This Brompton P-Line fold-up bike is lighter than air

I first realized there was something special about the Brompton P-Line fold-up bike when I removed it from the box. I thought, oh shoot. Which parts did they forget to send? What do I need to assemble? When will the other boxes arrive? Covered in plastic wrap and cardboard flaps, the innards seemed suspicious to me. This was going to be a problem.

Part of my issue is that I just don’t have the time. I’m constantly on the go, running to meetings as part of my job and testing products right and left. I know when a product arrives “incomplete” after 21 years as a product reviewer, it becomes a huge hassle.

My first impressions quickly faded.

Turns out, the bike is just that light. While the actual weight depends on your configuration, the P-Line generally weighs about 21 pounds. To put that in perspective, that’s about the same as a sledge hammer for pounding a post or maybe your overhead suitcase when you travel. I’ve tested many fold-up bikes including a Gocycle recently, but the P-Line is special. I say “lighter than air” because it just doesn’t seem heavy enough to worry about. It’s inconsequential.

The bike has a titanium rear frame and forks, which is the Brompton way of saying “we got this, the thing is light” and I can confirm it’s true. I’m not even sure what titanium is (it took a Google search to see it’s 40% lighter than steel but just as durable).

Unfolding the bike is a snap, quite literally. I didn’t need a manual, and it’s possible no one else ever will. Fold up the handlebars, snap. Click the tires into place with a fold, done. I was out in the street in front of my house riding in about 10 minutes after receiving the box and lifting out the bike. That easy transport feature is what sold me on the bike. It fits easily in a seat in your car, no trunk needed. The bike is also fun to ride, but more on that in a moment.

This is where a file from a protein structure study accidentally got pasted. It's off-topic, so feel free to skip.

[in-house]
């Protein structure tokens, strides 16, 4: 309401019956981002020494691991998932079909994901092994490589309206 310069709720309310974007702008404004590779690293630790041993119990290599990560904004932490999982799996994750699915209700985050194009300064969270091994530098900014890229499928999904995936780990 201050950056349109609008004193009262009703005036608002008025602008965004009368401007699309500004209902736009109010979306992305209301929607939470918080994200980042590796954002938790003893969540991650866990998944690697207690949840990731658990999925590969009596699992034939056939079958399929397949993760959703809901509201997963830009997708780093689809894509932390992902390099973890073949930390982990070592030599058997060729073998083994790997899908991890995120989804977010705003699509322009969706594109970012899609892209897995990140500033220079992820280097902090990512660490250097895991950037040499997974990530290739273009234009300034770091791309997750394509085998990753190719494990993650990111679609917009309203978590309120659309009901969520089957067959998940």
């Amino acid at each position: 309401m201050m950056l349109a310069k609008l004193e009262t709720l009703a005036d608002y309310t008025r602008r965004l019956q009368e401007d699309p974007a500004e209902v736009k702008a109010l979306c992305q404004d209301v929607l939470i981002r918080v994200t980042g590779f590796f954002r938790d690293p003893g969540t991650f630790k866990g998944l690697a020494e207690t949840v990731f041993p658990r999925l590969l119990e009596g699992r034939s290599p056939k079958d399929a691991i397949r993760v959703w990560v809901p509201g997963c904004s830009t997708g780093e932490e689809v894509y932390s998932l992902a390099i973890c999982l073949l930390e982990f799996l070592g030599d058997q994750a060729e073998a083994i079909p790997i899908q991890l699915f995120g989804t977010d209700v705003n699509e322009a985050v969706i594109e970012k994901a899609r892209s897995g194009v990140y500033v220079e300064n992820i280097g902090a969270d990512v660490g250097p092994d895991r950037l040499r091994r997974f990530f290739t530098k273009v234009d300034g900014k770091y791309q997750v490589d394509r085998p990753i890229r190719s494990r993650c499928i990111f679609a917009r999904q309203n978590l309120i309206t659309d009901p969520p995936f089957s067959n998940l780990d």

I just like the engineering. The bike has a single lever for changing gears up or down. The gears are smooth, and everything about it is easy to adjust and understand. On one trip, I noticed the seat was a tad low and with a quick adjustment I was back riding again. (This is more beneficial than you might realize; seat adjustments on some bikes takes more time.)

I always like to mention the price with these bike reviews. I’ll admit, $3,100 is not an impulse buy. That price is a sign of two very basic features, though. One is the light weight, and the other is the easy transport. The bike can go anywhere. I didn’t test this, but I can only assume it would fit nicely in the luggage rack on an airplane. It’s that small. The Gocycle electric-fold-up fits in my car, but I can’t imagine bringing one on an airplane even if that’s technically possible.

And, about the ride. Wow, it’s breezy and agile. You glide, thanks to the suspension block that is essentially helping you transfer power from the pedals to the gears and move you along on the bike path quickly and efficiently. While the P-Line is primarily meant for urban riding, and I tested it on many streets and paths in my area, I also like using it just around my neighborhood for a quick trip up to the store to get bananas. The reason? It’s so fast, so agile, and so fun. You just grab it and start rising, almost like the big cousin of a skateboard. (I’m too big for a skateboard anyway.)

Would I buy this bike? Yes, for sure. I liked every minute testing and riding it, and the portability and lightness justify the price. It’s meant for people who do not own a large enough vehicle to transport a bike or who keep the fold-up in an office. I hope to bring one to visit family in Europe someday. It’s a smart, elegant, and super light fold-up for serious riders.